Hawaii Pacific Health describes how it scored a third Davies Award for pop health innovations
This past December Hawaii Pacific Health was recognized with a HIMSS Davies Enterprise Award for IT-enabled innovations to its population health management program, improvements in its nurse communication system and an analytics-powered reduction in readmissions.
It also notched the distinction of being the first three-time winner of the Davies Award, which recognizes outstanding utilization of health information and technology, since the program was launched by HIMSS in 1994.
Among other projects tackled at Honolulu-based Hawaii Pacific: initiatives to streamline care transitions, improve employee workflows, boost patient engagement and work toward quality improvements, cost savings and patient satisfaction.
In a recent HIMSS20 Digital presentation, Davies Use Case: Putting the IT in CapITation, David Chow, director of business operations at Hawaii Pacific's Straub Clinic, and Dr. Sandra Noon, an internal medicine specialist there, showed how it leveraged an array of technologies to help build out its population health management efforts.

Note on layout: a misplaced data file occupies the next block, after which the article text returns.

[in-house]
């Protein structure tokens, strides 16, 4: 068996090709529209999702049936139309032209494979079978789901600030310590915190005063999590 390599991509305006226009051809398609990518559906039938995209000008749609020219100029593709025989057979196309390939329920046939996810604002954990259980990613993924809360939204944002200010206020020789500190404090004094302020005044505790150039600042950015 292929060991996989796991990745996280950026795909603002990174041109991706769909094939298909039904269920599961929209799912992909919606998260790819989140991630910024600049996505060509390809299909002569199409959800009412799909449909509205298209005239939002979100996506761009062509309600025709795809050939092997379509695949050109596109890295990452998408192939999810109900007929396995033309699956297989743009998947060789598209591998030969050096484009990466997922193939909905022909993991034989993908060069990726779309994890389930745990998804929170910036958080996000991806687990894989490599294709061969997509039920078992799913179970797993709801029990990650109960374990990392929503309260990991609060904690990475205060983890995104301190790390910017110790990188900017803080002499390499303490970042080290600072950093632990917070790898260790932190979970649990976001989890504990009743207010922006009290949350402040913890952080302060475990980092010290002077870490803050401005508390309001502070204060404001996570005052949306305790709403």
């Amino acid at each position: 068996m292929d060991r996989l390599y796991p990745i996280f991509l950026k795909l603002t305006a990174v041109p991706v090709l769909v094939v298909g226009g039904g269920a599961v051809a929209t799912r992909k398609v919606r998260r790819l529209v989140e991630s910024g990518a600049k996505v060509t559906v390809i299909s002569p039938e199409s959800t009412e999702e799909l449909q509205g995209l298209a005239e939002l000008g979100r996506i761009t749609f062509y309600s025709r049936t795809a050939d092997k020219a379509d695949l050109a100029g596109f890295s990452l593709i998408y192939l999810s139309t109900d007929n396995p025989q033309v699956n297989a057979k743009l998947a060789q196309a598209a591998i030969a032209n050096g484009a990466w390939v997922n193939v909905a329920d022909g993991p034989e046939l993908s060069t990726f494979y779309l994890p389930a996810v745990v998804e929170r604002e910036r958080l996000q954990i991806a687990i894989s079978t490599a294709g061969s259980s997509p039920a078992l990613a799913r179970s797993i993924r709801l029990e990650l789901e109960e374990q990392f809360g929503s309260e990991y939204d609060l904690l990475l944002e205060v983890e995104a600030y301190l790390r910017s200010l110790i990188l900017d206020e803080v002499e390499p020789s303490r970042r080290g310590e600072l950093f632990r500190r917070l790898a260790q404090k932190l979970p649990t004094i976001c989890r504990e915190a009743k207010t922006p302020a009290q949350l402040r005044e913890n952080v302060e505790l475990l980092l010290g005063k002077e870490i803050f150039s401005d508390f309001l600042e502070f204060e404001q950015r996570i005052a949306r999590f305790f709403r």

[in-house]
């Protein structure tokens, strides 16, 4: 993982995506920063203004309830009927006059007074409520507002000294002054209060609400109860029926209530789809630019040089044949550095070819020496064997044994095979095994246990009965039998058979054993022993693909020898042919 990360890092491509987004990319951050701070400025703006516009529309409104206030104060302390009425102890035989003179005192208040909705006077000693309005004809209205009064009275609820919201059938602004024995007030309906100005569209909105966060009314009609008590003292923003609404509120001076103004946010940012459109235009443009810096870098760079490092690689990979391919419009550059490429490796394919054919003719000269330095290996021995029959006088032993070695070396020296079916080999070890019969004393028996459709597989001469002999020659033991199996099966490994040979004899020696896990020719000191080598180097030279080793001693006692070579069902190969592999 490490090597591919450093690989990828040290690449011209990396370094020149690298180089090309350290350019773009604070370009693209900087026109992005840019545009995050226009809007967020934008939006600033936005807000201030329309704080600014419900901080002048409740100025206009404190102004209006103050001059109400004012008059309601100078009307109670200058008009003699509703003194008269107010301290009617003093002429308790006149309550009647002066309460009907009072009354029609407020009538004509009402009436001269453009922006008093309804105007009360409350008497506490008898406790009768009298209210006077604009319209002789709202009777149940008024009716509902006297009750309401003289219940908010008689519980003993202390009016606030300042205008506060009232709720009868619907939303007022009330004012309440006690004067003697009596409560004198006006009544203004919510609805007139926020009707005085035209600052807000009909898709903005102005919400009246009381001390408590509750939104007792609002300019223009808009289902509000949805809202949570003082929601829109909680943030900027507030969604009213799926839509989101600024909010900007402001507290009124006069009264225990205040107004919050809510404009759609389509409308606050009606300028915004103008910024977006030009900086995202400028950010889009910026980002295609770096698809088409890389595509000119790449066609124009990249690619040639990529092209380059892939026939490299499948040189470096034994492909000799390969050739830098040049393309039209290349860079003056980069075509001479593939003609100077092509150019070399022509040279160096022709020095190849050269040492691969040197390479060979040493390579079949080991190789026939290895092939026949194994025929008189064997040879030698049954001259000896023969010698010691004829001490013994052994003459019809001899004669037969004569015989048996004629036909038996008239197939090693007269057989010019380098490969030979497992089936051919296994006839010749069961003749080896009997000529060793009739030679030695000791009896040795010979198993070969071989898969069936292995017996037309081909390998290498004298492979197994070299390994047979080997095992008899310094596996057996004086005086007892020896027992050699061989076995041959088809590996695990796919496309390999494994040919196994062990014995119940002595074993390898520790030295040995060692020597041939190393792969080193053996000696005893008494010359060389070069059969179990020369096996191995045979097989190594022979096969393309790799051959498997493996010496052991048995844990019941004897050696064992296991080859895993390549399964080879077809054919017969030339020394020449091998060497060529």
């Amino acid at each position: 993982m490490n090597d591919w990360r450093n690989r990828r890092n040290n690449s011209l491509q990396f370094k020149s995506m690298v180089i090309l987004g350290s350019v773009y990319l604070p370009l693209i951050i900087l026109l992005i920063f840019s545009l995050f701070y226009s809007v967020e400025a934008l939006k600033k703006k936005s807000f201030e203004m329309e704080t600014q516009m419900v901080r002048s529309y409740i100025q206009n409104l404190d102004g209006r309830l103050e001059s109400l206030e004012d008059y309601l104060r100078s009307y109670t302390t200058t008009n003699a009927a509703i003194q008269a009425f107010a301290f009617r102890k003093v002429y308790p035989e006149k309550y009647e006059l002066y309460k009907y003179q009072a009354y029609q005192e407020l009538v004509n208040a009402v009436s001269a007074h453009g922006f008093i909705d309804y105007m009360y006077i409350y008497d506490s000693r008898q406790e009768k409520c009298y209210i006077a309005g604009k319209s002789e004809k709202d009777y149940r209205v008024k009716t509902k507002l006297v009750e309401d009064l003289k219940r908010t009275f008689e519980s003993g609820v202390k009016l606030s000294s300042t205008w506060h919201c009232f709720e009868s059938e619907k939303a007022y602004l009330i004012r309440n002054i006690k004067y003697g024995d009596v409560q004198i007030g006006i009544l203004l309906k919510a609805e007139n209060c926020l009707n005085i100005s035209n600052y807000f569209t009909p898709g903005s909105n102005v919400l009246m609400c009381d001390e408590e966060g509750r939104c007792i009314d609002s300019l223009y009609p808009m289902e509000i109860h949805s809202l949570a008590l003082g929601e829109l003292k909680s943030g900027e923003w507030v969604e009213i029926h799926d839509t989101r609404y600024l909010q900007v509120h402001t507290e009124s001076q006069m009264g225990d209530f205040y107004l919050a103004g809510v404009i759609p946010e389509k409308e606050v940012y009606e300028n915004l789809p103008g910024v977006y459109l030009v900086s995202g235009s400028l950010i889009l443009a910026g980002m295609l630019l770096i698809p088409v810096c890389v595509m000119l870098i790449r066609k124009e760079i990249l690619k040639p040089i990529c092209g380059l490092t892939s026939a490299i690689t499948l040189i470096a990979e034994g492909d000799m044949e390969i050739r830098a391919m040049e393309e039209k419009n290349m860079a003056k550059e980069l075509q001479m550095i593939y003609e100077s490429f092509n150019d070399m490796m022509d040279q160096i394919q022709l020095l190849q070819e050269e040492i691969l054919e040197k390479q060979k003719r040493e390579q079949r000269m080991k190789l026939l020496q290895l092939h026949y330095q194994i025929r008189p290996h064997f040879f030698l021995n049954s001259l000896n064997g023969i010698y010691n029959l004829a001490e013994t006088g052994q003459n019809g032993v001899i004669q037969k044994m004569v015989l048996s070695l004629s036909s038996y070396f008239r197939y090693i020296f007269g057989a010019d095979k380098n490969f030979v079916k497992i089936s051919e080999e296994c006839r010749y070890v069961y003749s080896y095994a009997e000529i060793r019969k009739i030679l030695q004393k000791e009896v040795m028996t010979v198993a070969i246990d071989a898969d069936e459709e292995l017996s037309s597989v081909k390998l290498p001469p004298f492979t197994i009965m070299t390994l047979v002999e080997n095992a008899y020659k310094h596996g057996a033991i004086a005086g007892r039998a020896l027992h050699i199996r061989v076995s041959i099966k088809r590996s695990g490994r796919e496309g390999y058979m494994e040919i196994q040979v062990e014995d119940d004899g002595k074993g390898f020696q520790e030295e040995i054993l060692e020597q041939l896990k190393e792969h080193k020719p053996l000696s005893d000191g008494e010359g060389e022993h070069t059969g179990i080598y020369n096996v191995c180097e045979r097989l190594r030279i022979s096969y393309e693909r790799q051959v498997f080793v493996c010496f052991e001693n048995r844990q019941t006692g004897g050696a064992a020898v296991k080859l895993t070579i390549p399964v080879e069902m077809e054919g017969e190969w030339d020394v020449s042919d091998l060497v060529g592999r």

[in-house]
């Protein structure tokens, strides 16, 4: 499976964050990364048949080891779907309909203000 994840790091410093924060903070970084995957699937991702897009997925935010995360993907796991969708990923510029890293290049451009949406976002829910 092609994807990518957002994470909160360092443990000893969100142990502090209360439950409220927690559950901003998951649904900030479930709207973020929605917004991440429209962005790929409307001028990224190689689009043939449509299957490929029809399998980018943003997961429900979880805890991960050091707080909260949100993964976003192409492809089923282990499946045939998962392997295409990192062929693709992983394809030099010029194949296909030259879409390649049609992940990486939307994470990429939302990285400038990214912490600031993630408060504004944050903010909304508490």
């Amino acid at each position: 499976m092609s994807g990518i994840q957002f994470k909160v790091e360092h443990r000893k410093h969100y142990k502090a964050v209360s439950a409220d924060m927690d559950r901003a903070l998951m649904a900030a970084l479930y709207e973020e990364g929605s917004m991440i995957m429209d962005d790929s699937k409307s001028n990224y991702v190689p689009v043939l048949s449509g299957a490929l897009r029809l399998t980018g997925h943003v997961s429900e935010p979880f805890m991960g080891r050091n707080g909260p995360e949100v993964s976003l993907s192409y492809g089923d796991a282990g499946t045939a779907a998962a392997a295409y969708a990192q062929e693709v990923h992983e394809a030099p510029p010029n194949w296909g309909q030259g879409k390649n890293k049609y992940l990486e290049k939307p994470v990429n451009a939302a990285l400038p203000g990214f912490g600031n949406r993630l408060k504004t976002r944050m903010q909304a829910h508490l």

The health system had a lot of ideas about how to help ensure its growing patient base was able to get timely and effective care. Physician shortages and other systemic challenges were big hurdles. Hawaii Pacific put together cross-functional teams to build out telehealth and patient engagement tools that enabled it to stretch its resources without sacrificing quality.
At Hawaii Pacific, the organization aligned with the local Medicare Blue Cross insurer. That was a big step that meant moving away from the fee-for-service model and being held accountable for managing entire patient panels, which included keeping covered patients incentivized to work to improve their health, they explained.
The challenge was huge, since Hawaii Pacific was taking on 124,000 lives across a comprehensive capitated model that stressed patient wellness at the same time the organization wanted to focus on growing during the next five years, said Chow.
"We want to have 50 primary care providers in the next five years with a focus on quality care to a panel of 1,800 to 2,200 chronic care patients," he explained.
Consequently, a project management team of persons that included people in information technology, insurance, process improvement, organizational culture, clinicians, and operational and finance professionals, supported by electronic health record-based tools and data, started examining how workflows would operate, with 70 people figuring out the best ways for myriad workflows.
"Monthly meetings were established to oversee progress of workflows and best practices, then delivered to all providers," Noon explained. "Once workflows were established and tested, they went through an approval process before being sent out to appropriate clinicians."
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